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Taxonomy of Aspergillus series Versicolores: Species reduction and lessons learned about intraspecific variability

Cite this dataset

Sklenář, František et al. (2022). Taxonomy of Aspergillus series Versicolores: Species reduction and lessons learned about intraspecific variability [Dataset]. Dryad.


Aspergillus series Versicolores members occur in a wide range of environments and substrates such as indoor environments, food, clinical materials, soil, caves, marine or hypersaline ecosystems. The taxonomy of the series has undergone numerous re-arrangements including a drastic reduction in the number of species and subsequent recovery to 17 species in the last decade. The identification to species level is however problematic or impossible in some isolates even using DNA sequencing or MALDI-TOF mass spectrometry indicating a problem in the definition of species boundaries. To revise the species limits, we assembled a large dataset of 518 strains. From these, a total of 213 strains were selected for the final analysis according to their calmodulin (CaM) genotype, substrate and geography. This set was used for phylogenetic analysis based on five loci (benA, CaM, RPB2, Mcm7, Tsr1). Apart from the classical phylogenetic methods, we used multispecies coalescence (MSC) model-based methods, including one multilocus method (STACEY) and five single-locus methods (GMYC, bGMYC, PTP, bPTP, ABGD). Almost all species delimitation methods suggested a broad species concept with only four species consistently supported. We also demonstrated that the currently applied concept of species is not sustainable as there are incongruences between single-gene phylogenies resulting in different species identifications when using different gene regions. Morphological and physiological data showed overall lack of good, taxonomically informative characters, which could be used for identification of such a large number of existing species. The characters expressed either low variability across species or significant intraspecific variability exceeding interspecific variability. Based on the above-mentioned results, we reduce series Versicolores to four species, namely A. versicolor, A. creber, A. sydowii and A. subversicolor, and the remaining species are synonymized with either A. versicolor or A. creber. The revised descriptions of the four accepted species are provided. They can all be identified by any of the five genes used in this study. Despite the large reduction in species number, identification based on phenotypic characters remains challenging, because the variation in phenotypic characters is high and overlapping among species, especially between A. versicolor and A. creber. Similar to the 17 narrowly defined species, the four broadly defined species do not have a specific ecology and are distributed worldwide. We expect that the application of comparable methodology with extensive sampling could lead to a similar reduction in the number of cryptic species in other extensively studied Aspergillus species complexes and other fungal genera.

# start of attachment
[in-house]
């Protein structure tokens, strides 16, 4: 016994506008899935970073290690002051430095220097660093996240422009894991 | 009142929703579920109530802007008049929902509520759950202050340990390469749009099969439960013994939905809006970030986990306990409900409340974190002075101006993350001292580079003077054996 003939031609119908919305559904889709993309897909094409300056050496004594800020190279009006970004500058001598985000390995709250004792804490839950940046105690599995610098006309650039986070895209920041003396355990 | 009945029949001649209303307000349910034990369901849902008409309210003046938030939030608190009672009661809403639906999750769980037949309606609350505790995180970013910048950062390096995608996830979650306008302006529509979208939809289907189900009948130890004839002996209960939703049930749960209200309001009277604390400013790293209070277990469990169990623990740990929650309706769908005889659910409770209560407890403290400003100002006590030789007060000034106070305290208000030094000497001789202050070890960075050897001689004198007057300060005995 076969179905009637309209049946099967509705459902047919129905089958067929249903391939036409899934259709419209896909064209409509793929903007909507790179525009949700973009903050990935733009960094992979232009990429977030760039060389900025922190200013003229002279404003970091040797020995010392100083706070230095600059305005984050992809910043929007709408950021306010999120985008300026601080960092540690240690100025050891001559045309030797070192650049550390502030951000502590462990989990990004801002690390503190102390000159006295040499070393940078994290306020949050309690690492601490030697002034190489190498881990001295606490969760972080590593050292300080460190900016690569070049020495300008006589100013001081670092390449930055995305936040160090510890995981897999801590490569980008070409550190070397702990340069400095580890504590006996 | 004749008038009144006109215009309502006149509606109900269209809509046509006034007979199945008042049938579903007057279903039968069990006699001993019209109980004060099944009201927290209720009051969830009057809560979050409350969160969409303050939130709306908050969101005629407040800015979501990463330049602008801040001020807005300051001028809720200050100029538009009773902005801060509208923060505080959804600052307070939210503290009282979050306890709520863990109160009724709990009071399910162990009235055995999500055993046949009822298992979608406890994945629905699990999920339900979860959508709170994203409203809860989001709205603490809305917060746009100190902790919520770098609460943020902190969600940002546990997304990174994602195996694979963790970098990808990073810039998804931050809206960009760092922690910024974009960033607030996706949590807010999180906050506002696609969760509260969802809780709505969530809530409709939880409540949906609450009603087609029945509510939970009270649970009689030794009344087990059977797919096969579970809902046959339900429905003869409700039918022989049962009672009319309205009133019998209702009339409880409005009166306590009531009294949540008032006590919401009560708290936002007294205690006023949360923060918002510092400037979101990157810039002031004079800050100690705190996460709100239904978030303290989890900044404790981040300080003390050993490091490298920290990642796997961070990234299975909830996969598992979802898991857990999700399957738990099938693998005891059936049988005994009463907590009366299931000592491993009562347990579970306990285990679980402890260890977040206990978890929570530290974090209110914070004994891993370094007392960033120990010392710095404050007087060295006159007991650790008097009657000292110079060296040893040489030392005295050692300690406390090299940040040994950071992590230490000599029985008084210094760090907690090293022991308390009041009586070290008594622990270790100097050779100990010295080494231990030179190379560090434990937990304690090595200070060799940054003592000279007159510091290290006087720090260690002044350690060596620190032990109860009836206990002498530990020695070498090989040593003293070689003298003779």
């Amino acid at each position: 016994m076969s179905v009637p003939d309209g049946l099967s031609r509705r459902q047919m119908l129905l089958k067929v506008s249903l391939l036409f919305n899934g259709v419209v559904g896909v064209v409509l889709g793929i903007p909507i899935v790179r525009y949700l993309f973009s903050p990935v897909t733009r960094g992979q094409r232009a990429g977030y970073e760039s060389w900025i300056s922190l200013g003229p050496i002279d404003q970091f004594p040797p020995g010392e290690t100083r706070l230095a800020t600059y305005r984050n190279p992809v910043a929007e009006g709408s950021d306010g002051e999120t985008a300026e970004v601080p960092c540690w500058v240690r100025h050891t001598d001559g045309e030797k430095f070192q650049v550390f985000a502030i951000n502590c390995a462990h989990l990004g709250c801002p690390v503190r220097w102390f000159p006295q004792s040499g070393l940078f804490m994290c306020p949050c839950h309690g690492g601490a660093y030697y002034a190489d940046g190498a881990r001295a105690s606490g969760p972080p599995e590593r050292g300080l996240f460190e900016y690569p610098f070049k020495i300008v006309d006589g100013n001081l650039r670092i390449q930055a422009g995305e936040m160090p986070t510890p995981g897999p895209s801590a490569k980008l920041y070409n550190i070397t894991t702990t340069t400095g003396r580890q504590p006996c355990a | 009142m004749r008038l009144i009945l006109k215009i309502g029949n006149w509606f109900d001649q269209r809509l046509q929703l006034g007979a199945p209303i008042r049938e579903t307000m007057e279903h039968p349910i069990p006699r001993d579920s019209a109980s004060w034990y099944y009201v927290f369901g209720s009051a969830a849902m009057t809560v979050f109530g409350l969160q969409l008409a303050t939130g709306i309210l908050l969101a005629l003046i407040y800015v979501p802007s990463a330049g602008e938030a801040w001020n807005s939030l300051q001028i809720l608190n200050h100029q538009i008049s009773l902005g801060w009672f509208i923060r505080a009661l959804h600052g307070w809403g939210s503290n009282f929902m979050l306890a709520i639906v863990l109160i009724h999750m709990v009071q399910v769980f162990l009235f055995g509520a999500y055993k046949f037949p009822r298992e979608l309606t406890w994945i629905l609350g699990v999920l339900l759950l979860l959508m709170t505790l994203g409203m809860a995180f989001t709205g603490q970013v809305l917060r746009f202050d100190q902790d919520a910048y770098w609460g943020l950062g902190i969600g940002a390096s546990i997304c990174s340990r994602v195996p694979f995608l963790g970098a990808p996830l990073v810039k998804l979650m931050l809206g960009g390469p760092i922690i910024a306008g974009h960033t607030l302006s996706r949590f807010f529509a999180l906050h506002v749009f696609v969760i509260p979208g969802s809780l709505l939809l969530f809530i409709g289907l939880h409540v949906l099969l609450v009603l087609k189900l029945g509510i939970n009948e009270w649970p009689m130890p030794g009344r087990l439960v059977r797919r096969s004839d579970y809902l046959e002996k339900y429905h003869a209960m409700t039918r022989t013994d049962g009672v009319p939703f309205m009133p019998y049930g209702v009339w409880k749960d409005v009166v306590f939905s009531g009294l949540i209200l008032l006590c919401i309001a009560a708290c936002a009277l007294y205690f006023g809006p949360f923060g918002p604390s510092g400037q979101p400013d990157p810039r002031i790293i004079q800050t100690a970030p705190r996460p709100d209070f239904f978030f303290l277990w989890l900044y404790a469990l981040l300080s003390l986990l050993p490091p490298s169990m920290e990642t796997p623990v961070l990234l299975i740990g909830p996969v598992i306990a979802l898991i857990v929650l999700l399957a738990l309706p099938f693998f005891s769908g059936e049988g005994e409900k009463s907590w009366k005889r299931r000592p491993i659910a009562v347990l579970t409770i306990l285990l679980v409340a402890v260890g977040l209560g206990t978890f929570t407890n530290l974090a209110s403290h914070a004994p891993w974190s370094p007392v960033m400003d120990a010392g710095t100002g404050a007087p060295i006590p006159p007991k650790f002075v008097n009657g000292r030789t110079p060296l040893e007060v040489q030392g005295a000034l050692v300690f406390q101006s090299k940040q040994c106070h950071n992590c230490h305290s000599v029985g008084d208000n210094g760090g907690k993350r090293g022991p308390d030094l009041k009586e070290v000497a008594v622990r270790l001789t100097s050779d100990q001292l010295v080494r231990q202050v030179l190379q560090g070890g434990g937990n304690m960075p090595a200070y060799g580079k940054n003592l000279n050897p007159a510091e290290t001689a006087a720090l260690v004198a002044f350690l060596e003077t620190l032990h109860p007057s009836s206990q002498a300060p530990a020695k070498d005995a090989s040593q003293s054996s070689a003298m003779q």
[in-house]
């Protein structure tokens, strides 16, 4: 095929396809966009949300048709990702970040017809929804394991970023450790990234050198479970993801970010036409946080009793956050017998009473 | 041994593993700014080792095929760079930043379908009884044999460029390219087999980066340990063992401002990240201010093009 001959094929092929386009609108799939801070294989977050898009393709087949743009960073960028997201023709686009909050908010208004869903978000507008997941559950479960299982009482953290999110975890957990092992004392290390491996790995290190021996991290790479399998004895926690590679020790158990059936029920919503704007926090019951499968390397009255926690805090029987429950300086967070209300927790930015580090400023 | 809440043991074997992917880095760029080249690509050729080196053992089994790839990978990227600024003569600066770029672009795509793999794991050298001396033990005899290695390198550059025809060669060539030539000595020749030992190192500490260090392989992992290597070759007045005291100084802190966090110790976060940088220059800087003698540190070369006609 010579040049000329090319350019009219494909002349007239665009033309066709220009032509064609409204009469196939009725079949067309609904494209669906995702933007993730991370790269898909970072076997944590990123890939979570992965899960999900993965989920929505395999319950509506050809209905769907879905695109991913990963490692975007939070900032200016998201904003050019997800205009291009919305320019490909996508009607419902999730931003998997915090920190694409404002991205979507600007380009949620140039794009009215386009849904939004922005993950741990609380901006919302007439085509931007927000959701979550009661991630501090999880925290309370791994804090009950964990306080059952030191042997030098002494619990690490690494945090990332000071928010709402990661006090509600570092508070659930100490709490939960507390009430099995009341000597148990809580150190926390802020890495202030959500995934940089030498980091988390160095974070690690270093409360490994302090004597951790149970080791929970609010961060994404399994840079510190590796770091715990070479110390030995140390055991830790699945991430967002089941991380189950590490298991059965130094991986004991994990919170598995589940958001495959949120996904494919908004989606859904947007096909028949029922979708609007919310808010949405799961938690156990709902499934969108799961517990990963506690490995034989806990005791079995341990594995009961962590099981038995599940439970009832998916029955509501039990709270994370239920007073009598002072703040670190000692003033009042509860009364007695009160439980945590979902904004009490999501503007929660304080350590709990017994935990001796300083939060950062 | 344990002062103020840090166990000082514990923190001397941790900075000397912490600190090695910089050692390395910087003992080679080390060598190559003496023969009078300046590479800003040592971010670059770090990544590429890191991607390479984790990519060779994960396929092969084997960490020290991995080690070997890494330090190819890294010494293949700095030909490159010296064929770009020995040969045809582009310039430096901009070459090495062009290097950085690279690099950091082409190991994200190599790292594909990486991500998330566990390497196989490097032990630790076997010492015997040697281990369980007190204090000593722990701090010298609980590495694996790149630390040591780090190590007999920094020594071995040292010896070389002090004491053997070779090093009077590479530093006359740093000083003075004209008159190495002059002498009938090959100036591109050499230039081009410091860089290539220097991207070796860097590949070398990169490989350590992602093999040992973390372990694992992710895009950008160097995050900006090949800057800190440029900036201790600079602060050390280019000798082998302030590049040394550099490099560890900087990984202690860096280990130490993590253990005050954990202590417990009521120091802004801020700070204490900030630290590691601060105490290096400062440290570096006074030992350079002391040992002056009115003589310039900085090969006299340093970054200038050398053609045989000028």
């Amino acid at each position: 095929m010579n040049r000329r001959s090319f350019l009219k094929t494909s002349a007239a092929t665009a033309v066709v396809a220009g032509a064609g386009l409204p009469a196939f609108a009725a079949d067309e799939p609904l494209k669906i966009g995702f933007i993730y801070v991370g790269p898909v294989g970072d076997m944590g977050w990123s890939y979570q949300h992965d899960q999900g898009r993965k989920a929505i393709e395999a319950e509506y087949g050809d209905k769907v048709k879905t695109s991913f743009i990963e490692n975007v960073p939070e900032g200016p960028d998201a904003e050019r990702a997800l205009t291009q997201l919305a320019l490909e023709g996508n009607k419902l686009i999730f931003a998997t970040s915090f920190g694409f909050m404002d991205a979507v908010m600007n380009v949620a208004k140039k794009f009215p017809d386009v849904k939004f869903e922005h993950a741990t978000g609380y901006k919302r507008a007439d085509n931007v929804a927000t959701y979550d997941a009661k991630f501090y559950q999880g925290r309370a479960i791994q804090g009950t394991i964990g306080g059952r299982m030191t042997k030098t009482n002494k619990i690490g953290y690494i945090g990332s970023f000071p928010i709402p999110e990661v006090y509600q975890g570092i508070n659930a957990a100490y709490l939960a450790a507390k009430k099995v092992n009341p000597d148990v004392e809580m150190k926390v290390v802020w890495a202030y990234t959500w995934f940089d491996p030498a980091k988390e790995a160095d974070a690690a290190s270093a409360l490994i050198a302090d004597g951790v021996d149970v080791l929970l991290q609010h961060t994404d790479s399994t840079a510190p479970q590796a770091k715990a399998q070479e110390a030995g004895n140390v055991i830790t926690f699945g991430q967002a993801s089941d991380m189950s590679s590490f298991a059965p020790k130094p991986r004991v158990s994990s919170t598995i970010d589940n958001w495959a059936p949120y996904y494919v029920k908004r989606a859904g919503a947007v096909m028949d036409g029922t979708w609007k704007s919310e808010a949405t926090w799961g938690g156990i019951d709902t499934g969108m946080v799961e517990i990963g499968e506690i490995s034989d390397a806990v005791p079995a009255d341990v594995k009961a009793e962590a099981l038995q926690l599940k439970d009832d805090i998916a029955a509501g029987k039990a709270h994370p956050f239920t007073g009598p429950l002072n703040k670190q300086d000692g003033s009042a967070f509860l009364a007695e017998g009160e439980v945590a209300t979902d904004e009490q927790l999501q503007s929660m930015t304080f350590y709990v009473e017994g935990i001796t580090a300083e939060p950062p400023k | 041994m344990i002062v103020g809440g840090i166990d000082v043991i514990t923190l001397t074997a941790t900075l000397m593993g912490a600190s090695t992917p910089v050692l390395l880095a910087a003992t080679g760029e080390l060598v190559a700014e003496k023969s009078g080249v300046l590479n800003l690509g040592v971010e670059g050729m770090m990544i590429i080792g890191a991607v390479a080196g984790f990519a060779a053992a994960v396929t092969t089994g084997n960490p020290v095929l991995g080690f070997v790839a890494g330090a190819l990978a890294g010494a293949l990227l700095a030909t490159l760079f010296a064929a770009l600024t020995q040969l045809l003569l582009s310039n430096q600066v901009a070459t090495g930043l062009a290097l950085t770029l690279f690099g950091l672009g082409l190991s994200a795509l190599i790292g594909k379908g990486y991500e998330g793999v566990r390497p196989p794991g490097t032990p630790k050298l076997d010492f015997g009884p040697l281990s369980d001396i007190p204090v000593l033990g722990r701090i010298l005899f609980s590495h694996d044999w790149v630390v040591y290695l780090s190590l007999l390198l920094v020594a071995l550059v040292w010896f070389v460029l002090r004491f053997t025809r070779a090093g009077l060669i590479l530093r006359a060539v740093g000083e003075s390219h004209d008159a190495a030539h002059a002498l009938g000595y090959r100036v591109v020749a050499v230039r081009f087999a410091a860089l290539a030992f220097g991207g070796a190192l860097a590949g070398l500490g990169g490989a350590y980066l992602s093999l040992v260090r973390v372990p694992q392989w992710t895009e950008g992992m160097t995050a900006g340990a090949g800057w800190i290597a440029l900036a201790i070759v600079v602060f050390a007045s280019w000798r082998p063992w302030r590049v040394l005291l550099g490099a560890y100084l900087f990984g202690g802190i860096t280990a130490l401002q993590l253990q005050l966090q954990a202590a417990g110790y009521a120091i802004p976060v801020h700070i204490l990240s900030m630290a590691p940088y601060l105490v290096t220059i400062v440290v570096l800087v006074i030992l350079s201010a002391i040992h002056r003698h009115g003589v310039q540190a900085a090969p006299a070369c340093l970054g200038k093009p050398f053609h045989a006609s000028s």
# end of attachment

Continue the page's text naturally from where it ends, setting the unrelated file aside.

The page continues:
Ministry of Health, Award: NU21-05-00681